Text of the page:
26 November 2021
End universal bulk-billing with just one shot?
The government has lost any upper hand it had in the health system debate and doctors have a unique window in which to effect real and significant change.
As far as cartoon characters go, Dr Karen Price makes a pretty good Daffy Duck.
Just as in one of the Looney Tunes Rabbit Season Duck Season cartoons, she snatched the gun off Elmer Fudd (the government) last week and we’ve suddenly got what looks like a massive short-term shift in power balance, not long before a federal election.
Being president of the RACGP had until this alarming incident felt largely like a lame duck role (duck metaphor heaven here at The Medical Republic).
You have to be good to great to do anything within your two-year term to make even a scratch on the surface of the key issues, given the situation the RACGP puts you in: no time, training or experience to get up to speed in the hothouse of Canberra, little support if you do get up to speed if you’re not in alignment with the board (and sometimes the executive), no board power really as you’re one of 10 or so, but best of all, a two-year-only term.
So if you do manage to kick up a fuss that others aren’t sanctioning, you can quickly pass into posterity.
Until a week ago, Dr Price was doing an OK job. She plays very well on TV, largely practised love-ins when in Canberra, and mostly kept everyone happy.
So essentially, obsolescence by design.
Then she had to go and say that thing about universal bulk-billing at the RACGP AGM a week ago (that is, let’s end it, it’s not working for GPs and likely never will now, given the government’s stance on GP pay).
Right at the wrong time.
The wrong time for the government, that is.
So she lay in wait and snatched the gun off Elmer?
If you look at the video of the Q&A session where her comments emerged, you do wonder if it was even planned on her part.
No matter. It might end up as genius.
Timing wise, you couldn’t fault it.
The federal government, and especially our PM, are starting to get pretty whiffy in terms of trust; there’s an election coming, health hasn’t really come up yet, but it will as it inevitably does.
And it was so off reservation for any current or previous RACGP president (even the late great Dr Harry Nespolon) and so seemingly in your face to the government, that although it was just an answer to a question in a Q&A session on a YouTube video of an AGM, it has already had a fair bit of resonating shock value.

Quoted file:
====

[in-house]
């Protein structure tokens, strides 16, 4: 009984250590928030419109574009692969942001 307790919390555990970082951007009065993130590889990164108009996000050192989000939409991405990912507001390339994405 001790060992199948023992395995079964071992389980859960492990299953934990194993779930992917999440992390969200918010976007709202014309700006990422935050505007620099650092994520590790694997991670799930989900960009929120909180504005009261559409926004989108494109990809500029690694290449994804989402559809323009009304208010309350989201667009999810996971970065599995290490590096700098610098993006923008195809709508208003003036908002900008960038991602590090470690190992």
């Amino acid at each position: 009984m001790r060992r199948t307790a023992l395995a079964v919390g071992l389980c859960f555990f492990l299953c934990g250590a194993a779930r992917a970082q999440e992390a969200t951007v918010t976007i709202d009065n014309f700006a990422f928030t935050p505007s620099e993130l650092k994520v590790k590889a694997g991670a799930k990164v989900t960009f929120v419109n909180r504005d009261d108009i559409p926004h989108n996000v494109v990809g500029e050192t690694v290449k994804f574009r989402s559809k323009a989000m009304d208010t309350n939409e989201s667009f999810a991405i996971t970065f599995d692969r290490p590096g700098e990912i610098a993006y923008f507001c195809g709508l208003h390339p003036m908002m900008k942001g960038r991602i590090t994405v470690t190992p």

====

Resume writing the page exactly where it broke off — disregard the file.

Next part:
It seems to have stirred the troops quite a bit and got a lot of people thinking and talking.
It’s causing a lot of normally sedate players to question a lot of things in a time the government doesn’t want anyone questioning anything.
The more noise, the better (my excuse for this rant).
She may even end up inciting a bit of a GP rebellion (let’s wait and see, we can only hope).
If the troops can just keep on grumbling and carrying on and the noise grows, and the whole thing eventually finds its way to the consumer press, as the PSR issue did this week in spectacular fashion via a deftly written piece by Rick Morton in the Saturday Paper, then it’s very likely to catch fire.
PSR noise also having impact now
Maybe smelling blood in the water spread by Dr Price’s comment, this week, AMA president Dr Omar Khorshid decided to weigh into the PSR debate with a comment to doctors that if they get what they wish for and end the PSR, then they may instead find themselves facing criminal prosecution by the police.
He is quoted in Australian Doctor as follows:
“But the PSR itself is in the interests of the profession. The reality is you have to look at the alternative, which could be fraud investigations by the police.”
The possible problem with what Dr Khorshid is saying is that if you had to choose between a police prosecution and the PSR, you’ll almost certainly go with police prosecution, because that avenue at least follows the law of the land and when you present actual evidence in your case it is taken for what it is.